A Conversation with …Marcina Zaccaria, Playwright/Director VILLAGE, MY HOME

Being a playwright, a critic, and a theater director has given me the opportunity to work with such smart, creative people, who every day search for deeper meaning.  The world can be a challenging place, so I ask myself: What role does our belief structure play?  Is it our friends who lift us out of difficult times?  
Marcina Zaccaria is directing the debut of her new play VILLAGE, MY HOME at the DREAM UP FESTIVAL at Theater for the New City.  We had a chance to chat about her play and what it means to be playwright, director, and arts advocate.
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Share with us a little bit about the germ of the play.  How did it come about?  What was its evolution? 
I used to live in Greenwich Village, and my first husband was a filmmaker who later won an Emmy Award for his work as an Editor for television.  Greenwich Village is sort of Mecca for artists.  When I reflected on what is like to live in such a creative environment every day, I, of course, experienced a wide range of emotions.  
I was so impressed by how “interconnected” the world can be, particularly when you involve people in different stages of their lives.  Also, I thought a lot about the difference between theater and film.  Both are truthful, and shed light on the human condition.  With theater, you can hear the voice re-bounding in space, so it’s very differently “live” than film.  I kept interrogating these ideas about the difference between theater and film, and I tried to find a way for sight to be as important as sound.  Also, I love multi-media art.  So, what began as a concept for a multi-media play became a theater piece, with a Facebook component.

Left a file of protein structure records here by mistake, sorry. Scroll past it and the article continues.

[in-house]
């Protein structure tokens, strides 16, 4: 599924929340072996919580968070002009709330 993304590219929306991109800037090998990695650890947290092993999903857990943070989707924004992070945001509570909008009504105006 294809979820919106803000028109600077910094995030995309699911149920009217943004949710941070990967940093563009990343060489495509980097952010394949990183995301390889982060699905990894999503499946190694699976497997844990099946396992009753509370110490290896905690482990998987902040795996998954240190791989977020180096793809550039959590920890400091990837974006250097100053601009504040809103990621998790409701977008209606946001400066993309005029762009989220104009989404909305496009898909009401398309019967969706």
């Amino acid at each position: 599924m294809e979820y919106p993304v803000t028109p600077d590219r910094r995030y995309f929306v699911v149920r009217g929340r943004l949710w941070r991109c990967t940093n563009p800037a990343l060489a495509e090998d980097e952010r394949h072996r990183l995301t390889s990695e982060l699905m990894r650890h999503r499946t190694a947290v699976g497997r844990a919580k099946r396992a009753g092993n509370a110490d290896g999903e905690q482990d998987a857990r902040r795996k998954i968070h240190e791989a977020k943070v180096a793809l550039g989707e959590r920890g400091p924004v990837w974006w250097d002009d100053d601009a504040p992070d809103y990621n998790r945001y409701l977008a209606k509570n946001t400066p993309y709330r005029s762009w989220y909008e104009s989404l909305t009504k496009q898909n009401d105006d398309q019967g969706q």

We were thrilled when the show got accepted to the Dream Up Festival at Theater for the New City.  This would provide a possibility for a live audience in a physical theater space, while, at the same time, not completely abandoning the notion of “live” camera coverage, that would be in use on stage. 
What outcomes do you hope to have with the premier of VILLAGE, MY HOME? 
I hope people will find humor in the show.  Also, I hope that plenty of people will chat with their friends about Village, My Home, and talk about the images.